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The PPE Problem


Zoë Trisha Prinsloo cares about the beaches of Cape Town, South Africa. She leads cleanups there. She has a group called Save a Fishie! It has picked up plastic bottles, straws, and more.

Plastic waste, including gloves and face masks, wash up on a beach in Egypt in October 2020.


Lately, Prinsloo has noticed more of one kind of waste: PPE. That stands for “personal protective equipment.” Face masks and gloves are two types of PPE. At a cleanup last year, Prinsloo saw eight different kinds of gloves. “I find masks more and more regularly too,” she told TIME for Kids.

People are finding more and more PPE, such as face masks, littering our shorelines.


Lots of people wear PPE. It helps protect against COVID-19. But when PPE isn’t thrown out the right way, it pollutes pollute PW pollute JEFFEREY COOLIDGE—GETTY IMAGES to make land, water, or air dirty or unsafe (verb) Please recycle your plastic bottles instead of polluting the ocean with them. the environment. It harms wildlife. This is a growing problem. Many people want to fix it.

A Pollution Solution

PPE stands for “personal protective equipment.” It includes face masks and gloves.


At least 8 million tons of plastic enter oceans each year. That’s according to the International Union for Conservation of Nature. In September 2020, the Ocean Conservancy conservancy PW conservancy CONSTANTINE JOHNNY—GETTY IMAGES a group or area that protects the environment and Earth's natural resources (noun) The land was donated to a local conservancy. held an International Coastal Cleanup. Tens of thousands of PPE items were found. George Leonard is the group’s chief scientist. He spoke to CNN. “PPE waste is a significant significant pw significant JOSE LUIS PELAEZ INC—GETTY IMAGES meaningful or important (adjective) Lily has a photo album to remind her of significant moments in her life. threat to oceans,” he said.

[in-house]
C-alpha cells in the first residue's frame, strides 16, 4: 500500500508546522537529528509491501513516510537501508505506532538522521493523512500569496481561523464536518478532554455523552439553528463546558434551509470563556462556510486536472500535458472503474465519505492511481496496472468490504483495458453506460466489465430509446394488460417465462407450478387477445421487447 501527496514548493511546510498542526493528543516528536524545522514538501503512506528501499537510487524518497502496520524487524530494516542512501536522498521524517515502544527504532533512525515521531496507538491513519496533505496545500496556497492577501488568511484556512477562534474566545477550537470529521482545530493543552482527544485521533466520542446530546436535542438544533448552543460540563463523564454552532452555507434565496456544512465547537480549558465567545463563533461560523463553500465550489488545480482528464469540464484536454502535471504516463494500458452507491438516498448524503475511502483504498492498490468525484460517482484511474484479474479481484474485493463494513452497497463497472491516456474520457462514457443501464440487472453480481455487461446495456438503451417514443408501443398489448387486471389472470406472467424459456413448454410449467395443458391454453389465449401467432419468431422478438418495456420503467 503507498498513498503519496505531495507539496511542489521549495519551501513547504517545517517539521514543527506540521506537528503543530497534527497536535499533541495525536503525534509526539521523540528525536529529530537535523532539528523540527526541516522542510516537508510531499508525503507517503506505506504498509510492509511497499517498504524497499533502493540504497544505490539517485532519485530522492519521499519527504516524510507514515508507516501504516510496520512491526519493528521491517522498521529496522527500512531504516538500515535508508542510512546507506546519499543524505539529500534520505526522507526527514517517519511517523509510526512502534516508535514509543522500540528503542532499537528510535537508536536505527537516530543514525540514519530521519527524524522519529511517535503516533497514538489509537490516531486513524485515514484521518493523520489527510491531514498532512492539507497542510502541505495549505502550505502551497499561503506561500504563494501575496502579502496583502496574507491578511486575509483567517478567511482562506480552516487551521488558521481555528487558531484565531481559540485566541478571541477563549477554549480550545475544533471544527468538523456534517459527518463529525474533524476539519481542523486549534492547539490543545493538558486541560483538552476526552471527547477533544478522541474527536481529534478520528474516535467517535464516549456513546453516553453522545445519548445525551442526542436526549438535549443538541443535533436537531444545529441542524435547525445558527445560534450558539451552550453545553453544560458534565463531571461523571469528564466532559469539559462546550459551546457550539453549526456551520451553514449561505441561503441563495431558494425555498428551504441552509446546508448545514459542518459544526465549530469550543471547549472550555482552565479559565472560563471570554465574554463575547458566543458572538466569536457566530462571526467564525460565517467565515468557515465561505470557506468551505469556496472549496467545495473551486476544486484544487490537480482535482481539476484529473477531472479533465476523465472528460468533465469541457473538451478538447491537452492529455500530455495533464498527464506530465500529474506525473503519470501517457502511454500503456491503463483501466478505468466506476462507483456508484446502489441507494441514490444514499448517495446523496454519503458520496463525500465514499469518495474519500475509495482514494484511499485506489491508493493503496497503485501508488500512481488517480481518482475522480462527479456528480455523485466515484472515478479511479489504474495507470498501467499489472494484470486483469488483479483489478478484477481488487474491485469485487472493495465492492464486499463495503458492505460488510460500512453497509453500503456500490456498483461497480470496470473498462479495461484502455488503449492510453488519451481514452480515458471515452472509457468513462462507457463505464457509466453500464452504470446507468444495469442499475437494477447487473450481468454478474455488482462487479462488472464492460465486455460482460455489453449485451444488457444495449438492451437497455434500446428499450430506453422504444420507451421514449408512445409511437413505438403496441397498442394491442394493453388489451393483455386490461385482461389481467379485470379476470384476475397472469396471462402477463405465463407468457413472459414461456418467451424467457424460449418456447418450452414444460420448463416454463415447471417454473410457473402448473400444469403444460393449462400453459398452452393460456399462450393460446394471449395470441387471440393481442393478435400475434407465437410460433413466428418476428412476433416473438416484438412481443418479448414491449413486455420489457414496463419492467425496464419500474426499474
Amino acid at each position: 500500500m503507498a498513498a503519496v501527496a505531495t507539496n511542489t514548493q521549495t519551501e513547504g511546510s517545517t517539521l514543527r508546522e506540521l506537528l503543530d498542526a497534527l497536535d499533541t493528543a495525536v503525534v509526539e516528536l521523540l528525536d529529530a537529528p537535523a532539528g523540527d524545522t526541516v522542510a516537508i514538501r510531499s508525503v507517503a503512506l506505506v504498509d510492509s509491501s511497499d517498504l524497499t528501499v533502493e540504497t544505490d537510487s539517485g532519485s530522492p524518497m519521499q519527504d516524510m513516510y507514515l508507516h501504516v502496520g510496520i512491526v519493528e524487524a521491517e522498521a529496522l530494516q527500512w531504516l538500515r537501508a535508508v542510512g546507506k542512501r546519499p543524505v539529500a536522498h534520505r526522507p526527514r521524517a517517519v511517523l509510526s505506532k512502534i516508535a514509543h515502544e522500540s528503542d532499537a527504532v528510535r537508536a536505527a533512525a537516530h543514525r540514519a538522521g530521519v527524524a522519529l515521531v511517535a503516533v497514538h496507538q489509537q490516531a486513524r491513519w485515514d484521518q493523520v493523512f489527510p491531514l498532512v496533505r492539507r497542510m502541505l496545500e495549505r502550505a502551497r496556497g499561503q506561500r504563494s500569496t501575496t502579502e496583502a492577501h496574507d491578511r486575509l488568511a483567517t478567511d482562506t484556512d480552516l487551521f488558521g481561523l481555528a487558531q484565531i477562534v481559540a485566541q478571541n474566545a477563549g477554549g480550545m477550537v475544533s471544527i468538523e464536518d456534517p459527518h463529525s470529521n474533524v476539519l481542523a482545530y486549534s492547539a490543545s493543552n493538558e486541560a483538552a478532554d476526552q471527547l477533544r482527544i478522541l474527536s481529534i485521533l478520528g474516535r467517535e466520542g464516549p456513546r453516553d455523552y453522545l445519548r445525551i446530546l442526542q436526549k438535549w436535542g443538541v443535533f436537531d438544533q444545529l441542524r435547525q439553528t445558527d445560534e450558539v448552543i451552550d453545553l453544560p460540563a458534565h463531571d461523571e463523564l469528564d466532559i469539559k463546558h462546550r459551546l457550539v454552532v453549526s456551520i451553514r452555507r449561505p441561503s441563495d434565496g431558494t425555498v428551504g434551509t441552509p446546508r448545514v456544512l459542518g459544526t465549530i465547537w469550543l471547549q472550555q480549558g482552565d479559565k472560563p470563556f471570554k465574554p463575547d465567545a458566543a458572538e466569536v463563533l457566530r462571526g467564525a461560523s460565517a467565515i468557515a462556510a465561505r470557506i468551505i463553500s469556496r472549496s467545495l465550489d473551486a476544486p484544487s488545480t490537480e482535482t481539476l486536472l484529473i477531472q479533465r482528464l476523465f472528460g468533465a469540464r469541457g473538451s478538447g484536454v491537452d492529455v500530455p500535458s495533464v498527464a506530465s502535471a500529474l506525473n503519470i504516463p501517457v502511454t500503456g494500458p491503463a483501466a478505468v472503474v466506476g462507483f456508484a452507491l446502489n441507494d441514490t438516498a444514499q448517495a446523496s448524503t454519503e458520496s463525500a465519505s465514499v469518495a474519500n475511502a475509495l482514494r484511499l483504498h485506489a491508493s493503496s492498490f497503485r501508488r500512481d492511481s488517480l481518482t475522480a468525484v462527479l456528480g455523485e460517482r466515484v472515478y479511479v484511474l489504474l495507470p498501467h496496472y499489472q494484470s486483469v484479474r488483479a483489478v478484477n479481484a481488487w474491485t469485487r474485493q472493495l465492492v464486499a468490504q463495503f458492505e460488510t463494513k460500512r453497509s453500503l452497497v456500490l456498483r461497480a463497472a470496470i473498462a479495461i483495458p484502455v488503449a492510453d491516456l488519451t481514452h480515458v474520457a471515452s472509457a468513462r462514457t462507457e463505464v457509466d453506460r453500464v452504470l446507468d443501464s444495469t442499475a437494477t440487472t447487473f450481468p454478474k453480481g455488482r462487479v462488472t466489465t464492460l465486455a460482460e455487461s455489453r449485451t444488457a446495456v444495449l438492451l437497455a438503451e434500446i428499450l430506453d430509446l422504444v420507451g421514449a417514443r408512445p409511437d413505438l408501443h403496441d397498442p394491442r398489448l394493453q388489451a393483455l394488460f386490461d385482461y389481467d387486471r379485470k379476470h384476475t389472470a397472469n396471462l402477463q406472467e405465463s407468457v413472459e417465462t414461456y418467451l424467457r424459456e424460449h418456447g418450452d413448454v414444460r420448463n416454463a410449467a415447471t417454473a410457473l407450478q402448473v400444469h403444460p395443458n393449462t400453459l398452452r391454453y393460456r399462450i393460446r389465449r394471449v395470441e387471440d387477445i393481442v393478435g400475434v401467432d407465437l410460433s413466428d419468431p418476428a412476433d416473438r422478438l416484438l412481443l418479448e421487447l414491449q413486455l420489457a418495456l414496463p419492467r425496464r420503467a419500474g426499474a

Two seagulls find a face mask on the ground in Dover, England, in August 2020.


PPE waste can hurt ocean animals. They can eat it or get tangled in it. Other wildlife is at risk too. Sue Schwar manages South Essex Wildlife Hospital. It’s in the United Kingdom. Her team rescued a seagull. “The loops of a face mask were bound around its legs,” she says. Thankfully, the staff was able to untangle the bird. It healed. They set it free and watched it fly away.

How To Help


You can help solve the PPE problem. Wear clean reusable masks. Snip the straps before throwing any mask away. This will protect animals. They won’t get tangled up. Put used PPE in a garbage can with a secure lid. This is important when the can is outside. Masks and gloves can be carried away by the wind.